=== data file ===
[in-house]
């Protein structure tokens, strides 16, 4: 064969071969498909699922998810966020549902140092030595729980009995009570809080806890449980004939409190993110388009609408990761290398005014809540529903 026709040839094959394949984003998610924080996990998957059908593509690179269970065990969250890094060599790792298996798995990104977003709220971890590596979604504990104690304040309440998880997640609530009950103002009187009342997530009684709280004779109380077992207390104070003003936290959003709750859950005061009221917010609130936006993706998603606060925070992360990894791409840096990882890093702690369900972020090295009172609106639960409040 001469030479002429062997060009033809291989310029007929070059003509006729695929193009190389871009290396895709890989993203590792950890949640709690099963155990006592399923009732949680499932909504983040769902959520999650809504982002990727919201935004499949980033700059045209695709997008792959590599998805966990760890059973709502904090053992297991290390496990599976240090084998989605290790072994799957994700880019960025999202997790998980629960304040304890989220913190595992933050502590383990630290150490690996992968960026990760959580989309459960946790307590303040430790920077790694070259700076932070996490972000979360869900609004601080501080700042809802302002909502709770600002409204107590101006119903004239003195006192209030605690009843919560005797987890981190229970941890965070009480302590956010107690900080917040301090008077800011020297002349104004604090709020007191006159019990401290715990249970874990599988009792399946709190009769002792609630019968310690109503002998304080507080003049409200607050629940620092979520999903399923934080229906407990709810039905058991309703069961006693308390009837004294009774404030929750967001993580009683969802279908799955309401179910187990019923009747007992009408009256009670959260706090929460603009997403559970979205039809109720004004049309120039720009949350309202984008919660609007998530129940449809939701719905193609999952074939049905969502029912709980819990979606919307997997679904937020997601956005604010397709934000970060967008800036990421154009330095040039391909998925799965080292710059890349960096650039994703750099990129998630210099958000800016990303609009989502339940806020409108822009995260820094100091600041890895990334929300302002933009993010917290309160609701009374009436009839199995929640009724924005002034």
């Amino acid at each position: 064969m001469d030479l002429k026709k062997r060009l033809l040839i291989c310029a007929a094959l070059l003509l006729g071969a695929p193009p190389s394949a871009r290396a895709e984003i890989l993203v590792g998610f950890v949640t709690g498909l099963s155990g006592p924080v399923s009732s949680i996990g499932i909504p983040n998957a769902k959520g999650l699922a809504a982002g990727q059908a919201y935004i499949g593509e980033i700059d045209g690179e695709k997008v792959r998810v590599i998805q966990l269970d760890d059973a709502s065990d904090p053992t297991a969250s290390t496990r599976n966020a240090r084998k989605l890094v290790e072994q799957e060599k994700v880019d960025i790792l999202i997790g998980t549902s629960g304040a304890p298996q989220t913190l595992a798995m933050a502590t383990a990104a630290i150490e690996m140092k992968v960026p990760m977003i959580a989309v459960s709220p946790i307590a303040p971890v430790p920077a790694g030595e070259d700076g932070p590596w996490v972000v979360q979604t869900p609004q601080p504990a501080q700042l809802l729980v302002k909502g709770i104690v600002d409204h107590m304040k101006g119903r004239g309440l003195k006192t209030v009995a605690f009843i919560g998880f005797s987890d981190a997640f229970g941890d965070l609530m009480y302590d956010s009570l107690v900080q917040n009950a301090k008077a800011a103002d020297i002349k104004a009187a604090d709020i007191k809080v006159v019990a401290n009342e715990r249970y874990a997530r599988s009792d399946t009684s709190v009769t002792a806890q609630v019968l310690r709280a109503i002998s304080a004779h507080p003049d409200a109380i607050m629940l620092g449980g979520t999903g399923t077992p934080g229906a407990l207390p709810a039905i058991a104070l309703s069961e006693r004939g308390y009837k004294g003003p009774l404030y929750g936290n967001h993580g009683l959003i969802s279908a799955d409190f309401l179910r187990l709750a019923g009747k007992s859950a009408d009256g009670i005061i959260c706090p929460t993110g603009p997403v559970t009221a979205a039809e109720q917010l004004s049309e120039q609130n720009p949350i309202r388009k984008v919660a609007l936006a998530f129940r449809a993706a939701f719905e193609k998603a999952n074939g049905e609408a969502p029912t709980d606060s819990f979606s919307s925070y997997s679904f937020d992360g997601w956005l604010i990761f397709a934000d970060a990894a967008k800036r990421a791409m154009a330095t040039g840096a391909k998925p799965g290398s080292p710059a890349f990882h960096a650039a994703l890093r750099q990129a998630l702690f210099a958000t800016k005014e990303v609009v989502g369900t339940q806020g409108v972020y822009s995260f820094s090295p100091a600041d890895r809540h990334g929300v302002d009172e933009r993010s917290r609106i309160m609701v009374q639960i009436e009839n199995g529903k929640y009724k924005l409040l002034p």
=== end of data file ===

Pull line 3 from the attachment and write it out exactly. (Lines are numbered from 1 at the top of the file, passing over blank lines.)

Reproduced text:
């Amino acid at each position: 064969m001469d030479l002429k026709k062997r060009l033809l040839i291989c310029a007929a094959l070059l003509l006729g071969a695929p193009p190389s394949a871009r290396a895709e984003i890989l993203v590792g998610f950890v949640t709690g498909l099963s155990g006592p924080v399923s009732s949680i996990g499932i909504p983040n998957a769902k959520g999650l699922a809504a982002g990727q059908a919201y935004i499949g593509e980033i700059d045209g690179e695709k997008v792959r998810v590599i998805q966990l269970d760890d059973a709502s065990d904090p053992t297991a969250s290390t496990r599976n966020a240090r084998k989605l890094v290790e072994q799957e060599k994700v880019d960025i790792l999202i997790g998980t549902s629960g304040a304890p298996q989220t913190l595992a798995m933050a502590t383990a990104a630290i150490e690996m140092k992968v960026p990760m977003i959580a989309v459960s709220p946790i307590a303040p971890v430790p920077a790694g030595e070259d700076g932070p590596w996490v972000v979360q979604t869900p609004q601080p504990a501080q700042l809802l729980v302002k909502g709770i104690v600002d409204h107590m304040k101006g119903r004239g309440l003195k006192t209030v009995a605690f009843i919560g998880f005797s987890d981190a997640f229970g941890d965070l609530m009480y302590d956010s009570l107690v900080q917040n009950a301090k008077a800011a103002d020297i002349k104004a009187a604090d709020i007191k809080v006159v019990a401290n009342e715990r249970y874990a997530r599988s009792d399946t009684s709190v009769t002792a806890q609630v019968l310690r709280a109503i002998s304080a004779h507080p003049d409200a109380i607050m629940l620092g449980g979520t999903g399923t077992p934080g229906a407990l207390p709810a039905i058991a104070l309703s069961e006693r004939g308390y009837k004294g003003p009774l404030y929750g936290n967001h993580g009683l959003i969802s279908a799955d409190f309401l179910r187990l709750a019923g009747k007992s859950a009408d009256g009670i005061i959260c706090p929460t993110g603009p997403v559970t009221a979205a039809e109720q917010l004004s049309e120039q609130n720009p949350i309202r388009k984008v919660a609007l936006a998530f129940r449809a993706a939701f719905e193609k998603a999952n074939g049905e609408a969502p029912t709980d606060s819990f979606s919307s925070y997997s679904f937020d992360g997601w956005l604010i990761f397709a934000d970060a990894a967008k800036r990421a791409m154009a330095t040039g840096a391909k998925p799965g290398s080292p710059a890349f990882h960096a650039a994703l890093r750099q990129a998630l702690f210099a958000t800016k005014e990303v609009v989502g369900t339940q806020g409108v972020y822009s995260f820094s090295p100091a600041d890895r809540h990334g929300v302002d009172e933009r993010s917290r609106i309160m609701v009374q639960i009436e009839n199995g529903k929640y009724k924005l409040l002034p």